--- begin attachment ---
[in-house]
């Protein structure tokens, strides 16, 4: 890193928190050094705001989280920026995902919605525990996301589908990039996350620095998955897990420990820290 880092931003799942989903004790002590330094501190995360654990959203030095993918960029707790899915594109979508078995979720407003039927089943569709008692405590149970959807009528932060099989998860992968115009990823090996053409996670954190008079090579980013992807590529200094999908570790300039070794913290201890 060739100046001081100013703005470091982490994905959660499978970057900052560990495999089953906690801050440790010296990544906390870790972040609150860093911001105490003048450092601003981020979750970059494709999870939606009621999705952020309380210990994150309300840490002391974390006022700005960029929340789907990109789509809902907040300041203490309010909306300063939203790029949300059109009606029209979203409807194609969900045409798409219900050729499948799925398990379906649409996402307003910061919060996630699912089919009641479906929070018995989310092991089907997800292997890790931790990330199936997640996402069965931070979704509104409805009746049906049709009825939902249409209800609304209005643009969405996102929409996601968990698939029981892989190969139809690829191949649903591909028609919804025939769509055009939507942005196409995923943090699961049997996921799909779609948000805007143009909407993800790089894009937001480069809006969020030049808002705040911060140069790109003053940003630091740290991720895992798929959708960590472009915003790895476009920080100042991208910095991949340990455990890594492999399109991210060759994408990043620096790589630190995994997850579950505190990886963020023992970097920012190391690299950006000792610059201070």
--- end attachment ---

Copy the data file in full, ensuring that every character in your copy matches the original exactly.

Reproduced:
[in-house]
């Protein structure tokens, strides 16, 4: 890193928190050094705001989280920026995902919605525990996301589908990039996350620095998955897990420990820290 880092931003799942989903004790002590330094501190995360654990959203030095993918960029707790899915594109979508078995979720407003039927089943569709008692405590149970959807009528932060099989998860992968115009990823090996053409996670954190008079090579980013992807590529200094999908570790300039070794913290201890 060739100046001081100013703005470091982490994905959660499978970057900052560990495999089953906690801050440790010296990544906390870790972040609150860093911001105490003048450092601003981020979750970059494709999870939606009621999705952020309380210990994150309300840490002391974390006022700005960029929340789907990109789509809902907040300041203490309010909306300063939203790029949300059109009606029209979203409807194609969900045409798409219900050729499948799925398990379906649409996402307003910061919060996630699912089919009641479906929070018995989310092991089907997800292997890790931790990330199936997640996402069965931070979704509104409805009746049906049709009825939902249409209800609304209005643009969405996102929409996601968990698939029981892989190969139809690829191949649903591909028609919804025939769509055009939507942005196409995923943090699961049997996921799909779609948000805007143009909407993800790089894009937001480069809006969020030049808002705040911060140069790109003053940003630091740290991720895992798929959708960590472009915003790895476009920080100042991208910095991949340990455990890594492999399109991210060759994408990043620096790589630190995994997850579950505190990886963020023992970097920012190391690299950006000792610059201070």